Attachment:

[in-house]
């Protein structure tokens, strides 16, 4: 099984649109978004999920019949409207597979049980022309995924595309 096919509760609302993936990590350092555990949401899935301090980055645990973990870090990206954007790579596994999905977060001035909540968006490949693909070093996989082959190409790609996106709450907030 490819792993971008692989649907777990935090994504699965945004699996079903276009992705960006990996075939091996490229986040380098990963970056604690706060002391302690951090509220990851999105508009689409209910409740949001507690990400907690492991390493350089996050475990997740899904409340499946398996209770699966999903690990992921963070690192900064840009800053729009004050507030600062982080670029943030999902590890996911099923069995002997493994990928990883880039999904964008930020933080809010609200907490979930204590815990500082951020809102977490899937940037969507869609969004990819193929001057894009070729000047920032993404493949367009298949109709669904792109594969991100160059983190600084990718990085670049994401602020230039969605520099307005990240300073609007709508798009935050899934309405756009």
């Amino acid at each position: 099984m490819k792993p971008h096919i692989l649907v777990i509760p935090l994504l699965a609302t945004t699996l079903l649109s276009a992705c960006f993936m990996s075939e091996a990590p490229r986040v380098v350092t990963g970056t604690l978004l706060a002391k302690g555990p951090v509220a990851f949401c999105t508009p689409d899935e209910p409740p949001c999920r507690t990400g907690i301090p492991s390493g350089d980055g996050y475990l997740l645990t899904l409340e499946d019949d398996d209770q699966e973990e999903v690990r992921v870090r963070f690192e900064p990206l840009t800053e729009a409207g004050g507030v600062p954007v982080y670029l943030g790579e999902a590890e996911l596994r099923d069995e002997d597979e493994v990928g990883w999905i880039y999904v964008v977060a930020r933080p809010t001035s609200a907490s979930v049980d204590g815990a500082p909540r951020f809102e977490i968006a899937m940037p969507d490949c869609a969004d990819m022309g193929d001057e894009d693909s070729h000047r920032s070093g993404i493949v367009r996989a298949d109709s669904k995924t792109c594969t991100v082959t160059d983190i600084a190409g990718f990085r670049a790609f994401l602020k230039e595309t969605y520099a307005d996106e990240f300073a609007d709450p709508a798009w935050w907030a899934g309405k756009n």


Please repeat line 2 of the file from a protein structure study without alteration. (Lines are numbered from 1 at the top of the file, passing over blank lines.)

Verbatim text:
């Protein structure tokens, strides 16, 4: 099984649109978004999920019949409207597979049980022309995924595309 096919509760609302993936990590350092555990949401899935301090980055645990973990870090990206954007790579596994999905977060001035909540968006490949693909070093996989082959190409790609996106709450907030 490819792993971008692989649907777990935090994504699965945004699996079903276009992705960006990996075939091996490229986040380098990963970056604690706060002391302690951090509220990851999105508009689409209910409740949001507690990400907690492991390493350089996050475990997740899904409340499946398996209770699966999903690990992921963070690192900064840009800053729009004050507030600062982080670029943030999902590890996911099923069995002997493994990928990883880039999904964008930020933080809010609200907490979930204590815990500082951020809102977490899937940037969507869609969004990819193929001057894009070729000047920032993404493949367009298949109709669904792109594969991100160059983190600084990718990085670049994401602020230039969605520099307005990240300073609007709508798009935050899934309405756009």